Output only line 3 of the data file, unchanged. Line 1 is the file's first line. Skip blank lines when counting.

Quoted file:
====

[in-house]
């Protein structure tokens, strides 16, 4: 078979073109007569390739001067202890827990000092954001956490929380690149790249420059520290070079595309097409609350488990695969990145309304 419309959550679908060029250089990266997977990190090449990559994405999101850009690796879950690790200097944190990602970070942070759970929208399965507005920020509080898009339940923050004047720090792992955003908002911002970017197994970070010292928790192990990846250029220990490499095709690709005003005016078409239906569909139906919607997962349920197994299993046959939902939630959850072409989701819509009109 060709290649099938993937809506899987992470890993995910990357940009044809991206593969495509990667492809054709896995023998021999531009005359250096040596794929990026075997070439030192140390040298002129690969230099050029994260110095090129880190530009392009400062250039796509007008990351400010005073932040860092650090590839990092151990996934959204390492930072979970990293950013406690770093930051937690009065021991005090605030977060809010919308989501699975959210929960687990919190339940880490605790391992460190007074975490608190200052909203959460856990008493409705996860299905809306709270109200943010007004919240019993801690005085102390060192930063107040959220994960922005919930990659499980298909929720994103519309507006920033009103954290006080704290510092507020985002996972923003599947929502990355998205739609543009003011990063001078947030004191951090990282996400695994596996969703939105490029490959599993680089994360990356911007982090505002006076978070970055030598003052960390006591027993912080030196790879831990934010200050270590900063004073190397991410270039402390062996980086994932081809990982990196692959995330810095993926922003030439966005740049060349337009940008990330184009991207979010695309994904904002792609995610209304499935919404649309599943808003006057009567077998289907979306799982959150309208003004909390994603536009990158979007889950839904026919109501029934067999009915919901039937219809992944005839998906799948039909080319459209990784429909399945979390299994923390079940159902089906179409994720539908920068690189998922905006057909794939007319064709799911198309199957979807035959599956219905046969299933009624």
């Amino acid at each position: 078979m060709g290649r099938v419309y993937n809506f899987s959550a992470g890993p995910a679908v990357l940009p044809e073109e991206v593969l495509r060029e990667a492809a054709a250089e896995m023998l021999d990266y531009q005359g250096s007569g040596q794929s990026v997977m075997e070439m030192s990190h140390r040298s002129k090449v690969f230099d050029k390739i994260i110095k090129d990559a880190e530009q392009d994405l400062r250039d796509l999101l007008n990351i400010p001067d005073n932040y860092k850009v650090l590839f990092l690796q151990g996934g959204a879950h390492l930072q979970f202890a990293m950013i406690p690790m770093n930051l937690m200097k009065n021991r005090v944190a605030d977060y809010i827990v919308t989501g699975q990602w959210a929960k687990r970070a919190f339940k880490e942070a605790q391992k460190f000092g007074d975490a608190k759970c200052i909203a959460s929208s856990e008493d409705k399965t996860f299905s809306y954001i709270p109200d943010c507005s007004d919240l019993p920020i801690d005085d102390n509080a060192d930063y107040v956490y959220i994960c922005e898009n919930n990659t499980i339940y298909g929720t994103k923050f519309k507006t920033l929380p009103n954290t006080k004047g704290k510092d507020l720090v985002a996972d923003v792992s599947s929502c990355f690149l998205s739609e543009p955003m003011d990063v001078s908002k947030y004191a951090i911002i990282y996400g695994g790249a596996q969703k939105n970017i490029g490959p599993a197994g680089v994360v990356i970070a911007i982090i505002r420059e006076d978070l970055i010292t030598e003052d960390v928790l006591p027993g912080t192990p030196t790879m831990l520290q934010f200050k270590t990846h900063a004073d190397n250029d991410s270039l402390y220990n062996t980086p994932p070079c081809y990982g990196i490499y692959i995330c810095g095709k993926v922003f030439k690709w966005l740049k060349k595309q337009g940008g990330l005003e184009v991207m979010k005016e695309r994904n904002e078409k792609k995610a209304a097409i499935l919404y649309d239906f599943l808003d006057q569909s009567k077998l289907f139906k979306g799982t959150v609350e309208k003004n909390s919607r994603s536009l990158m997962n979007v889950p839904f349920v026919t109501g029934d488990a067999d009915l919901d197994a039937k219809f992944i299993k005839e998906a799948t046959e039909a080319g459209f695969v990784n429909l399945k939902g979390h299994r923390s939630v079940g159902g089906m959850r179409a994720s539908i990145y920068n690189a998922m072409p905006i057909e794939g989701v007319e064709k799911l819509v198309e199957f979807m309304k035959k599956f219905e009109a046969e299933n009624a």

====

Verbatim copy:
């Amino acid at each position: 078979m060709g290649r099938v419309y993937n809506f899987s959550a992470g890993p995910a679908v990357l940009p044809e073109e991206v593969l495509r060029e990667a492809a054709a250089e896995m023998l021999d990266y531009q005359g250096s007569g040596q794929s990026v997977m075997e070439m030192s990190h140390r040298s002129k090449v690969f230099d050029k390739i994260i110095k090129d990559a880190e530009q392009d994405l400062r250039d796509l999101l007008n990351i400010p001067d005073n932040y860092k850009v650090l590839f990092l690796q151990g996934g959204a879950h390492l930072q979970f202890a990293m950013i406690p690790m770093n930051l937690m200097k009065n021991r005090v944190a605030d977060y809010i827990v919308t989501g699975q990602w959210a929960k687990r970070a919190f339940k880490e942070a605790q391992k460190f000092g007074d975490a608190k759970c200052i909203a959460s929208s856990e008493d409705k399965t996860f299905s809306y954001i709270p109200d943010c507005s007004d919240l019993p920020i801690d005085d102390n509080a060192d930063y107040v956490y959220i994960c922005e898009n919930n990659t499980i339940y298909g929720t994103k923050f519309k507006t920033l929380p009103n954290t006080k004047g704290k510092d507020l720090v985002a996972d923003v792992s599947s929502c990355f690149l998205s739609e543009p955003m003011d990063v001078s908002k947030y004191a951090i911002i990282y996400g695994g790249a596996q969703k939105n970017i490029g490959p599993a197994g680089v994360v990356i970070a911007i982090i505002r420059e006076d978070l970055i010292t030598e003052d960390v928790l006591p027993g912080t192990p030196t790879m831990l520290q934010f200050k270590t990846h900063a004073d190397n250029d991410s270039l402390y220990n062996t980086p994932p070079c081809y990982g990196i490499y692959i995330c810095g095709k993926v922003f030439k690709w966005l740049k060349k595309q337009g940008g990330l005003e184009v991207m979010k005016e695309r994904n904002e078409k792609k995610a209304a097409i499935l919404y649309d239906f599943l808003d006057q569909s009567k077998l289907f139906k979306g799982t959150v609350e309208k003004n909390s919607r994603s536009l990158m997962n979007v889950p839904f349920v026919t109501g029934d488990a067999d009915l919901d197994a039937k219809f992944i299993k005839e998906a799948t046959e039909a080319g459209f695969v990784n429909l399945k939902g979390h299994r923390s939630v079940g159902g089906m959850r179409a994720s539908i990145y920068n690189a998922m072409p905006i057909e794939g989701v007319e064709k799911l819509v198309e199957f979807m309304k035959k599956f219905e009109a046969e299933n009624a």